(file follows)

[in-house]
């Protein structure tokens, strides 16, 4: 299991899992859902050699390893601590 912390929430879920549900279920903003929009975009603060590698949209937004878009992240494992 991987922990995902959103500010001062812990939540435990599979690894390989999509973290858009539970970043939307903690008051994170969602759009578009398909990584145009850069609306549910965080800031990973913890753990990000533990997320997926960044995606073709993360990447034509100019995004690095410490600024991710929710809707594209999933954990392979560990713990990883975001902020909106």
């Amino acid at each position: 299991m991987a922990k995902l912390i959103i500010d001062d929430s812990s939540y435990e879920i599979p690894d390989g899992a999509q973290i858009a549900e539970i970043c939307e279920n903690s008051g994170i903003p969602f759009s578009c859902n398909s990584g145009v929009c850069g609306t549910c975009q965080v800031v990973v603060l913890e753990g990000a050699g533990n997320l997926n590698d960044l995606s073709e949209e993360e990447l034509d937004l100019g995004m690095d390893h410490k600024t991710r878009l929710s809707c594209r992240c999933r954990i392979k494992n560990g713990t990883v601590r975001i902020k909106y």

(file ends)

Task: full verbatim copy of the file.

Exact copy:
[in-house]
């Protein structure tokens, strides 16, 4: 299991899992859902050699390893601590 912390929430879920549900279920903003929009975009603060590698949209937004878009992240494992 991987922990995902959103500010001062812990939540435990599979690894390989999509973290858009539970970043939307903690008051994170969602759009578009398909990584145009850069609306549910965080800031990973913890753990990000533990997320997926960044995606073709993360990447034509100019995004690095410490600024991710929710809707594209999933954990392979560990713990990883975001902020909106």
């Amino acid at each position: 299991m991987a922990k995902l912390i959103i500010d001062d929430s812990s939540y435990e879920i599979p690894d390989g899992a999509q973290i858009a549900e539970i970043c939307e279920n903690s008051g994170i903003p969602f759009s578009c859902n398909s990584g145009v929009c850069g609306t549910c975009q965080v800031v990973v603060l913890e753990g990000a050699g533990n997320l997926n590698d960044l995606s073709e949209e993360e990447l034509d937004l100019g995004m690095d390893h410490k600024t991710r878009l929710s809707c594209r992240c999933r954990i392979k494992n560990g713990t990883v601590r975001i902020k909106y």